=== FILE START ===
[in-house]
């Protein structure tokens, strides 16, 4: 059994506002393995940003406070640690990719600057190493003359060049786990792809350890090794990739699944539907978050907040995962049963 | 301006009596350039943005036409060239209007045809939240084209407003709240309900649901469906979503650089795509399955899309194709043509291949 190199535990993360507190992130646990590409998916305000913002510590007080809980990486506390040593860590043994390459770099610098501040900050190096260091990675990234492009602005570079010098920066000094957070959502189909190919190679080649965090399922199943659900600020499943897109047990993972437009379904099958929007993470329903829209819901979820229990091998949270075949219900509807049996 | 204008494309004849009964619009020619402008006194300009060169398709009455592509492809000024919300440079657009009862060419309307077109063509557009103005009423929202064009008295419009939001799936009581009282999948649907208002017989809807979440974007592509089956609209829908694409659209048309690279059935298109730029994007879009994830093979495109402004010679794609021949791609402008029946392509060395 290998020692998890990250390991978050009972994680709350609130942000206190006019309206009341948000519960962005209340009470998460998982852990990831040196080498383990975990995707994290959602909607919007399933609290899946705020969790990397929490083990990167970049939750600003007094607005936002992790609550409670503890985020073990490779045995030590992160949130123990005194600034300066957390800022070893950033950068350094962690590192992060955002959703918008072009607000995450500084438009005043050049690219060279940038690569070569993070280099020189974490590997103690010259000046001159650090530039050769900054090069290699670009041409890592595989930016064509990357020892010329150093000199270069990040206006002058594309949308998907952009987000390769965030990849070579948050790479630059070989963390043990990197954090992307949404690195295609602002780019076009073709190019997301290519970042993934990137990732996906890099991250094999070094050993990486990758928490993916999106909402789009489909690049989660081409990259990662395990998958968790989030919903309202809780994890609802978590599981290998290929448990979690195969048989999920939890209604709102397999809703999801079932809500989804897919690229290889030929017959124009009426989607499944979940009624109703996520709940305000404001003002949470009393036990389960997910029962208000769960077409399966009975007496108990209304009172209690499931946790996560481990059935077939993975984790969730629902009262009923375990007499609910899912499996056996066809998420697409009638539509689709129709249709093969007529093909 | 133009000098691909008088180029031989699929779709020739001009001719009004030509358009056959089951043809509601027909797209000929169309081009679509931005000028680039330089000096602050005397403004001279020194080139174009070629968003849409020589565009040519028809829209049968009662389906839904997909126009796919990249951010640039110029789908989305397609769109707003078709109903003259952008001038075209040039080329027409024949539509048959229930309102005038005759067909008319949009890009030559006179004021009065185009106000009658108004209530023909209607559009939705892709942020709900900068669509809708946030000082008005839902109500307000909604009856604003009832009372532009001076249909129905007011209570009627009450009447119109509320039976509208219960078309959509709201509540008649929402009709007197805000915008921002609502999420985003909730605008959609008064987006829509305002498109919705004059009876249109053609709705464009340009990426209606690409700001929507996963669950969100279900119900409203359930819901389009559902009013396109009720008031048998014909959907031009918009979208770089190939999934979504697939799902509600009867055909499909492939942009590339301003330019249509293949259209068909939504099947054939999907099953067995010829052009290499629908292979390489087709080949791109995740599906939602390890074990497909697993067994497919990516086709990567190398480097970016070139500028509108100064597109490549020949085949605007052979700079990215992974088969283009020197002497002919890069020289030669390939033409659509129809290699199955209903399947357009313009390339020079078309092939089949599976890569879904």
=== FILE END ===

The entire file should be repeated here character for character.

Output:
[in-house]
């Protein structure tokens, strides 16, 4: 059994506002393995940003406070640690990719600057190493003359060049786990792809350890090794990739699944539907978050907040995962049963 | 301006009596350039943005036409060239209007045809939240084209407003709240309900649901469906979503650089795509399955899309194709043509291949 190199535990993360507190992130646990590409998916305000913002510590007080809980990486506390040593860590043994390459770099610098501040900050190096260091990675990234492009602005570079010098920066000094957070959502189909190919190679080649965090399922199943659900600020499943897109047990993972437009379904099958929007993470329903829209819901979820229990091998949270075949219900509807049996 | 204008494309004849009964619009020619402008006194300009060169398709009455592509492809000024919300440079657009009862060419309307077109063509557009103005009423929202064009008295419009939001799936009581009282999948649907208002017989809807979440974007592509089956609209829908694409659209048309690279059935298109730029994007879009994830093979495109402004010679794609021949791609402008029946392509060395 290998020692998890990250390991978050009972994680709350609130942000206190006019309206009341948000519960962005209340009470998460998982852990990831040196080498383990975990995707994290959602909607919007399933609290899946705020969790990397929490083990990167970049939750600003007094607005936002992790609550409670503890985020073990490779045995030590992160949130123990005194600034300066957390800022070893950033950068350094962690590192992060955002959703918008072009607000995450500084438009005043050049690219060279940038690569070569993070280099020189974490590997103690010259000046001159650090530039050769900054090069290699670009041409890592595989930016064509990357020892010329150093000199270069990040206006002058594309949308998907952009987000390769965030990849070579948050790479630059070989963390043990990197954090992307949404690195295609602002780019076009073709190019997301290519970042993934990137990732996906890099991250094999070094050993990486990758928490993916999106909402789009489909690049989660081409990259990662395990998958968790989030919903309202809780994890609802978590599981290998290929448990979690195969048989999920939890209604709102397999809703999801079932809500989804897919690229290889030929017959124009009426989607499944979940009624109703996520709940305000404001003002949470009393036990389960997910029962208000769960077409399966009975007496108990209304009172209690499931946790996560481990059935077939993975984790969730629902009262009923375990007499609910899912499996056996066809998420697409009638539509689709129709249709093969007529093909 | 133009000098691909008088180029031989699929779709020739001009001719009004030509358009056959089951043809509601027909797209000929169309081009679509931005000028680039330089000096602050005397403004001279020194080139174009070629968003849409020589565009040519028809829209049968009662389906839904997909126009796919990249951010640039110029789908989305397609769109707003078709109903003259952008001038075209040039080329027409024949539509048959229930309102005038005759067909008319949009890009030559006179004021009065185009106000009658108004209530023909209607559009939705892709942020709900900068669509809708946030000082008005839902109500307000909604009856604003009832009372532009001076249909129905007011209570009627009450009447119109509320039976509208219960078309959509709201509540008649929402009709007197805000915008921002609502999420985003909730605008959609008064987006829509305002498109919705004059009876249109053609709705464009340009990426209606690409700001929507996963669950969100279900119900409203359930819901389009559902009013396109009720008031048998014909959907031009918009979208770089190939999934979504697939799902509600009867055909499909492939942009590339301003330019249509293949259209068909939504099947054939999907099953067995010829052009290499629908292979390489087709080949791109995740599906939602390890074990497909697993067994497919990516086709990567190398480097970016070139500028509108100064597109490549020949085949605007052979700079990215992974088969283009020197002497002919890069020289030669390939033409659509129809290699199955209903399947357009313009390339020079078309092939089949599976890569879904």